Voice of Poverty China

It is quieter in Guangzhou these days because of the ban on motorcycles and Scooters. I feel a bit better now knowing that some “清兵“ Qing Bing Rider–this is the Cantonese equivalent of a Kami Kaze meaning “Qing Warrior” as they were the ones who were first to rush into battle and die–is not going to dart in front of me. And I am delighted that some thieves (thousands were jailed last year) no longer have a mechanized horse to facilitate their crimes. But, I admit to a great sense of compassion and concern for the tens of thousands of passenger-carriers who lost their jobs. Some of them were making extremely good money for an unskilled worker in Guangzhou. Income for some reached $450-500 USD a month. Now, many of them will be withdrawing children from college and worrying about how they will pay their rent.

China motorcycle rider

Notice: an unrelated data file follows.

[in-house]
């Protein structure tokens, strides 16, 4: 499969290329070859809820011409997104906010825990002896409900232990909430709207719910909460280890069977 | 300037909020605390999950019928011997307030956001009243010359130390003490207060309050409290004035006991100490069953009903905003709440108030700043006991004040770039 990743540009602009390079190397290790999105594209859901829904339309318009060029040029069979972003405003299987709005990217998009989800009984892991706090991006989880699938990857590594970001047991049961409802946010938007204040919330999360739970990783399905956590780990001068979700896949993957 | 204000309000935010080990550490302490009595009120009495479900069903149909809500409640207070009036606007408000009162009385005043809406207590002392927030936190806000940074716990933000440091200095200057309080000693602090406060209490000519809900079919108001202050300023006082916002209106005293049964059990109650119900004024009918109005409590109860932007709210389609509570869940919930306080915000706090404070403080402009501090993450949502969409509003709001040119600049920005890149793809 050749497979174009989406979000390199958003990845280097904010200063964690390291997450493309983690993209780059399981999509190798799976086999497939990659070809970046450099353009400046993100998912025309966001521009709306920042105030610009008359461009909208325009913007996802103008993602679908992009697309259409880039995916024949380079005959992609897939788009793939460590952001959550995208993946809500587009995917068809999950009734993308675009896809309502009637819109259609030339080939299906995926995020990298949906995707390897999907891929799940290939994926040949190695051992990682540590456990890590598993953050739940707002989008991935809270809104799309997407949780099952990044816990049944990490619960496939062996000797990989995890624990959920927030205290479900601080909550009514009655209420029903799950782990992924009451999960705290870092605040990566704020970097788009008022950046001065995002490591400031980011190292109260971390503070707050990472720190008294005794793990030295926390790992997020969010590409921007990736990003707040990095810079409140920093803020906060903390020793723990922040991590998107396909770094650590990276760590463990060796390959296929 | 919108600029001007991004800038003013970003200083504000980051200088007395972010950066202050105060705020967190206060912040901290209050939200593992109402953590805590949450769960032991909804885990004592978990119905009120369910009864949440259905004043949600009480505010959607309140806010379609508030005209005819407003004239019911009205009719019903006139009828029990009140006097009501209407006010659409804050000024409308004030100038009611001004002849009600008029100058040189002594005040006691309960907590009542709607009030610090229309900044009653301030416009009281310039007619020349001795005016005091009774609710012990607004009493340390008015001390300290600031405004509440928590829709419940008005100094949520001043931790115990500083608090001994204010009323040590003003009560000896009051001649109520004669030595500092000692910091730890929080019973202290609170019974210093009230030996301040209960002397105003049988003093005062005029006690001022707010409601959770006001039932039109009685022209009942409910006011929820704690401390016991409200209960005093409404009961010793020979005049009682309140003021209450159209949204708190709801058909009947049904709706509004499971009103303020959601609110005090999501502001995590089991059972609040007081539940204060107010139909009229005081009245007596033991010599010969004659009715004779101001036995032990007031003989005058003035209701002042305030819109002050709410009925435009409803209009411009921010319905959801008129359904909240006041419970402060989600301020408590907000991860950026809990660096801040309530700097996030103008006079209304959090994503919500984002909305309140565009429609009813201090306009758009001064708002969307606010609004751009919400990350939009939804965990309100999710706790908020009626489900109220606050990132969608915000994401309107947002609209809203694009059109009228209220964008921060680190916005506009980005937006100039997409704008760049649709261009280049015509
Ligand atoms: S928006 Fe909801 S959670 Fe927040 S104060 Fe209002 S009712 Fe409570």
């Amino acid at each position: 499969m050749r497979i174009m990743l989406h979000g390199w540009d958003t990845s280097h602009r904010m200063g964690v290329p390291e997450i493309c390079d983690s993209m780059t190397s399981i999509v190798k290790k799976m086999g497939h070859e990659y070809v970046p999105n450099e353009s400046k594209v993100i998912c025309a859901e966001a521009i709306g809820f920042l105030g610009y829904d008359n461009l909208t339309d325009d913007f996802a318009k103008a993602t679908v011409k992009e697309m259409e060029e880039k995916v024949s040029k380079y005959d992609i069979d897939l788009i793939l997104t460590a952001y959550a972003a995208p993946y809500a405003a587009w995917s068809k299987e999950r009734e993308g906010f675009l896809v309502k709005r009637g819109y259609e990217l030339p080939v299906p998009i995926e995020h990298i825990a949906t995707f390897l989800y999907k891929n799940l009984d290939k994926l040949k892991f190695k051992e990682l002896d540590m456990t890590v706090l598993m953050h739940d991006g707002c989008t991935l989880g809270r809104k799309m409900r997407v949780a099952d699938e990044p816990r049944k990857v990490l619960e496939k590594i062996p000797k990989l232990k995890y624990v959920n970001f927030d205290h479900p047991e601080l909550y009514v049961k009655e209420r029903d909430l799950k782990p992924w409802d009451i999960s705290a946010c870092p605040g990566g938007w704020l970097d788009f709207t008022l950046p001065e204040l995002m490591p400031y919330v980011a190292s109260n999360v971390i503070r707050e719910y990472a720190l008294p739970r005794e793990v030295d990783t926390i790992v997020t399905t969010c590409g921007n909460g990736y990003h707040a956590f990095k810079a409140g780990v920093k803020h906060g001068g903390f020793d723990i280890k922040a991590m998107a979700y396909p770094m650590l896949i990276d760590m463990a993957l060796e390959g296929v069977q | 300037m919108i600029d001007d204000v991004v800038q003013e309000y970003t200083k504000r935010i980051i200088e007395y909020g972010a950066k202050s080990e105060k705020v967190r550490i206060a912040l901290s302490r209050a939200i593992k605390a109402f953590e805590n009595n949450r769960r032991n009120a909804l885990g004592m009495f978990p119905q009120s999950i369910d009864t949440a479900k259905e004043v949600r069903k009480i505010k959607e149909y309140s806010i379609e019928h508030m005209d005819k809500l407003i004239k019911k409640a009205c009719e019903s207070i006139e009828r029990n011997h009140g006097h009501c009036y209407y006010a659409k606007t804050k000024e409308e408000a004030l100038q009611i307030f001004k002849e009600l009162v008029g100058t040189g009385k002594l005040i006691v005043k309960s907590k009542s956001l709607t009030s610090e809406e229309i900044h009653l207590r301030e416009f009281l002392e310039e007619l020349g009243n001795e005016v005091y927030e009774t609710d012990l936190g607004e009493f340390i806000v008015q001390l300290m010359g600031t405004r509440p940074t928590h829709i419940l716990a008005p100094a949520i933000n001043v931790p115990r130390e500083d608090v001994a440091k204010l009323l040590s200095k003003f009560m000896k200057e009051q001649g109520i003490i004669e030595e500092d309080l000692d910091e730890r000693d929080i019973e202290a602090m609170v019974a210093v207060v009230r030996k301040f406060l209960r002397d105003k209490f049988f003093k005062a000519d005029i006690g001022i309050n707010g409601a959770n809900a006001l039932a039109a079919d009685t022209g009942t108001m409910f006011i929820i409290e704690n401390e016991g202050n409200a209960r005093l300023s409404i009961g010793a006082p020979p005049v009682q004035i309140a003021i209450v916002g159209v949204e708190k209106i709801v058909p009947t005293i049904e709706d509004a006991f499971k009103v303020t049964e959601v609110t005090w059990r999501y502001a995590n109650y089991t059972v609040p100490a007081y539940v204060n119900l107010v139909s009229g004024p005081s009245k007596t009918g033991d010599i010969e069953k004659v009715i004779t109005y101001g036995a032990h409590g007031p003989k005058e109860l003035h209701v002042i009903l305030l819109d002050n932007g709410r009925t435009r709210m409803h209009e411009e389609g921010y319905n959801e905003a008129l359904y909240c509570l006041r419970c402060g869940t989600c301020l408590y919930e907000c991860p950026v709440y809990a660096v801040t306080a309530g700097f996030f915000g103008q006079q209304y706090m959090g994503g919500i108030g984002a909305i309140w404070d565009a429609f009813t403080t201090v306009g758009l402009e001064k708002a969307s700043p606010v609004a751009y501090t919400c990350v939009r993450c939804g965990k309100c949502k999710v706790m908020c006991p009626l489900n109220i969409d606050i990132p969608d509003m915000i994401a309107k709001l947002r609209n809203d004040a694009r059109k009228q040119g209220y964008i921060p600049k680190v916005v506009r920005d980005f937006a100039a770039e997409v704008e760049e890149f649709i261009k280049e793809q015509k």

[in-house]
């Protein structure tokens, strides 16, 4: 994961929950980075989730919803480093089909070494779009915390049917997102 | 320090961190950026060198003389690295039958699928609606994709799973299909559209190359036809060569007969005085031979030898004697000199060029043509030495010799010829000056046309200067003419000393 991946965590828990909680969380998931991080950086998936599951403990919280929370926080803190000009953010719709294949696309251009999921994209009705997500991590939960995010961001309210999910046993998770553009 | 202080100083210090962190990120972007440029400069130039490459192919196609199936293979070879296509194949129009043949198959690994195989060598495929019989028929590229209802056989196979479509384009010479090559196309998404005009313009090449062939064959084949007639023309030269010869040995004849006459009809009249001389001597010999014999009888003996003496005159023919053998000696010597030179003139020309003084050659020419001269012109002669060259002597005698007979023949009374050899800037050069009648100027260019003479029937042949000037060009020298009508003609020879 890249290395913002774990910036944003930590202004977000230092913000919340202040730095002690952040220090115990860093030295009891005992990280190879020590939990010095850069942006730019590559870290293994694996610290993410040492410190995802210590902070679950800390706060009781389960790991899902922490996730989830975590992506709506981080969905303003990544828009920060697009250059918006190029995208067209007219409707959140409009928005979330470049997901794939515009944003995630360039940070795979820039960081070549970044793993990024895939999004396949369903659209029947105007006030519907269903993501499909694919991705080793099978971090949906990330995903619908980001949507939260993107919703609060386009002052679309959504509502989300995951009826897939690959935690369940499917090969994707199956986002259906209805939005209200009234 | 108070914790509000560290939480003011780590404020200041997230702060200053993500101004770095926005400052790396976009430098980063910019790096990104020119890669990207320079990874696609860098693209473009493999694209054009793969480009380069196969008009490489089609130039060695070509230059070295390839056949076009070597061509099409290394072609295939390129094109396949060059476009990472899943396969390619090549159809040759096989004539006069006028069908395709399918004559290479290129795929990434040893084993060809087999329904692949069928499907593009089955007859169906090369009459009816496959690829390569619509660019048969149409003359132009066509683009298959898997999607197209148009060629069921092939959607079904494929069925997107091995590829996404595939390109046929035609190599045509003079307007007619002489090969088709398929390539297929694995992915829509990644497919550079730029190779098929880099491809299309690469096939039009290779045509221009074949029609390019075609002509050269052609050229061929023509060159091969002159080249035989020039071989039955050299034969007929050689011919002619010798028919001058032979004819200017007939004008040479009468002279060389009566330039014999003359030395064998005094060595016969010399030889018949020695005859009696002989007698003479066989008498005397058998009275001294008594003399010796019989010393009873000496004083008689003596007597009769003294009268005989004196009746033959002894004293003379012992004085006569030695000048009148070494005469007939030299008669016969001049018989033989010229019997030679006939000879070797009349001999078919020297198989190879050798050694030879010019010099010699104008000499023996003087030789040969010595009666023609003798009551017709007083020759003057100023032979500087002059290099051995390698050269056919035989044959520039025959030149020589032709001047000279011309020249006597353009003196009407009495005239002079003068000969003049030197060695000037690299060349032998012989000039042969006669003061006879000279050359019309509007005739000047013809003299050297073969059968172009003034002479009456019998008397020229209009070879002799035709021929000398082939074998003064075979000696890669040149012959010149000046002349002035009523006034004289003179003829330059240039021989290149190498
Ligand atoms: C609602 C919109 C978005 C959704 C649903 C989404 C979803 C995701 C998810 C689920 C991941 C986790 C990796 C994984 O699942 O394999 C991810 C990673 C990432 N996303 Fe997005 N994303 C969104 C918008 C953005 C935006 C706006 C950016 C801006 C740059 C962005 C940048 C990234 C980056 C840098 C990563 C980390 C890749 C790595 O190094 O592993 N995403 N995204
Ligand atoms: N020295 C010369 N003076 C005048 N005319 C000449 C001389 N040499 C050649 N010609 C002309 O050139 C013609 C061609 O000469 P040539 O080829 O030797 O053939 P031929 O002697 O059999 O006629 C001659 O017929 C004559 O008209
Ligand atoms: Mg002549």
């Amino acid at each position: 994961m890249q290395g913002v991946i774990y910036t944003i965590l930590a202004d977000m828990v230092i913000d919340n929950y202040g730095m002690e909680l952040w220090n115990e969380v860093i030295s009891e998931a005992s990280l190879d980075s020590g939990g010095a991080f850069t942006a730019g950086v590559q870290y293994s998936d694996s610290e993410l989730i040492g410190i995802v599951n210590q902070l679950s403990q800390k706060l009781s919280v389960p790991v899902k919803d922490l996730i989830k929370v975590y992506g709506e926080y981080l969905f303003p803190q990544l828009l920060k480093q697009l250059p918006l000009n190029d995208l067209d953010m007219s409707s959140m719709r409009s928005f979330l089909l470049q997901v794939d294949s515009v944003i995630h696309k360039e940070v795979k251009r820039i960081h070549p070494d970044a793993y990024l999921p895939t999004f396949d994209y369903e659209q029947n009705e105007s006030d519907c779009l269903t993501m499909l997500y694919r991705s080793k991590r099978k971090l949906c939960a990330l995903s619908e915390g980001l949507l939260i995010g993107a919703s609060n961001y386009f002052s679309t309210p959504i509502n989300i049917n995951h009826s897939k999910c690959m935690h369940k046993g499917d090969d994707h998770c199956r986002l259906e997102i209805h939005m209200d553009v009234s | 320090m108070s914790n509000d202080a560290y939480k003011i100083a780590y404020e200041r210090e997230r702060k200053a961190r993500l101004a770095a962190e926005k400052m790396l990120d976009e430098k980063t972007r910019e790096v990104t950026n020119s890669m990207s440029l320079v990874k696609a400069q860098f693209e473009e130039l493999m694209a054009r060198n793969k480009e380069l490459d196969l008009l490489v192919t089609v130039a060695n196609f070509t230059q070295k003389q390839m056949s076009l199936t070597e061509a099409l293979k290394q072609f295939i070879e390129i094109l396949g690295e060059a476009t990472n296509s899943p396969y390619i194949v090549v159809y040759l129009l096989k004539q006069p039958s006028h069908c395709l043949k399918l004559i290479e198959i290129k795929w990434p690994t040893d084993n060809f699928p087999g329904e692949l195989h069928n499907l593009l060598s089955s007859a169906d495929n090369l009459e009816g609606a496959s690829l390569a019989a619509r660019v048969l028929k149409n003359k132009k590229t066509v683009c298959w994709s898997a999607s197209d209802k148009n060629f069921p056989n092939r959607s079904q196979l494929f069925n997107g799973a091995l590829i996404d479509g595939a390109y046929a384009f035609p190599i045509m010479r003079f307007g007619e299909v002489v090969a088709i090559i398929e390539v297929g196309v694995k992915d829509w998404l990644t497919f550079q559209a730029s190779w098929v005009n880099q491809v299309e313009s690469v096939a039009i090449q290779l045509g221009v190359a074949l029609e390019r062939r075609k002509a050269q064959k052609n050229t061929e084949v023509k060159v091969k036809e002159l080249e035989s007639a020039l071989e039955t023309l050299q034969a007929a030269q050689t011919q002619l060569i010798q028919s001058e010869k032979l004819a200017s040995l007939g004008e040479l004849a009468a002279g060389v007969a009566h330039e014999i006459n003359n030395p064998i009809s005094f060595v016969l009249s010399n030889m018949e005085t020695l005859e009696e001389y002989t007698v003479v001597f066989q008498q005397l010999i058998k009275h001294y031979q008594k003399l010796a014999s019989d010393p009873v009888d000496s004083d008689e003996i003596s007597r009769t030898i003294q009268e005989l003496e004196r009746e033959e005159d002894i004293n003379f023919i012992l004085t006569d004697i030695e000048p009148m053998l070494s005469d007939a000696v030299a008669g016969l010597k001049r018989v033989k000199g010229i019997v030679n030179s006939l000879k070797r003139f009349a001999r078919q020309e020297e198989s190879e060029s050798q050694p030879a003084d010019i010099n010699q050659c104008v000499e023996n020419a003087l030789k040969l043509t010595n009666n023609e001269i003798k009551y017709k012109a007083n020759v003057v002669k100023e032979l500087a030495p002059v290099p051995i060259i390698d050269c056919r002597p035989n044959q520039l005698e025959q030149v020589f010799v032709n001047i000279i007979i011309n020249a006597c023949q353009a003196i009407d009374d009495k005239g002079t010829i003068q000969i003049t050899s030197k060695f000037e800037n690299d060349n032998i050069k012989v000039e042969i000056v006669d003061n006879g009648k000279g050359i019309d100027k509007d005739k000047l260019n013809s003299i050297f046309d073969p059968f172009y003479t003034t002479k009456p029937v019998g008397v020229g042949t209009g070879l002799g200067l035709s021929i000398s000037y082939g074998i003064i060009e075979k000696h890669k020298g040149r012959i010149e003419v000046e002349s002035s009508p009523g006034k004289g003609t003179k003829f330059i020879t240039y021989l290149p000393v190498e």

The government gave these guys a year to locate alternative work, but not much is available, especially at that level of income, in Guangzhou. The Chinese government has not thought out very well the consequences of moving to full developed status in the world’s economic caste system. Such is the case with the thousands of “Barefoot Teachers” who were recently displaced. The Washington Post did a moving article on the plight of the many left in the wake of a fast changing educational system: WP One Professor interviewed by the Post said: “It’s just like the laid-off workers in the state-owned enterprises,” said Hong Jun, at Northeast Normal University’s Institute of Rural Education. “China is a populous country with surplus labor forces.” What has happened to barefoot teachers, he said, is “the price of reform.” Hundreds of teachers, cast aside long past mid-career, found such an attitude a bit callous at best. These were people who were part and parcel of the communist party’s rural education initiatives are now obstacles on the road to industrialization. The teachers were given opportunities to test their way back into the good graces of the Education Ministry, but with no financial or training support. Many barefoot teachers, some with 20-30 years of dedication to their work, failed the exams by only one or two points and were forced to take on migrant work or blue collar jobs, like rickshaw driving, to make up for an already modest salary. The rub came when the barefoot teachers learned that many “professional” teachers had bought, or been awarded, their credentials through corrupt government officials. The barefoots staged sit-ins and petition campaigns that to date have had no effect in large part due to attitudes like that expressed by Hong above. Too, dismissal of so many barefoots left rural areas with an even larger shortage of educators. In their place are substitutes and aides with even less qualifications to teach than those removed earlier. In America the political rallying cry of “no child left behind’ may have been a failed initiative, but in China such rhetoric doesn’t even exist. The gap between rich and poor, and rural and cosmopolitan is fast becoming wide enough to swallow the domestic tranquility needed for the harmonious society China endeavors to promote. China Voice of Poverty

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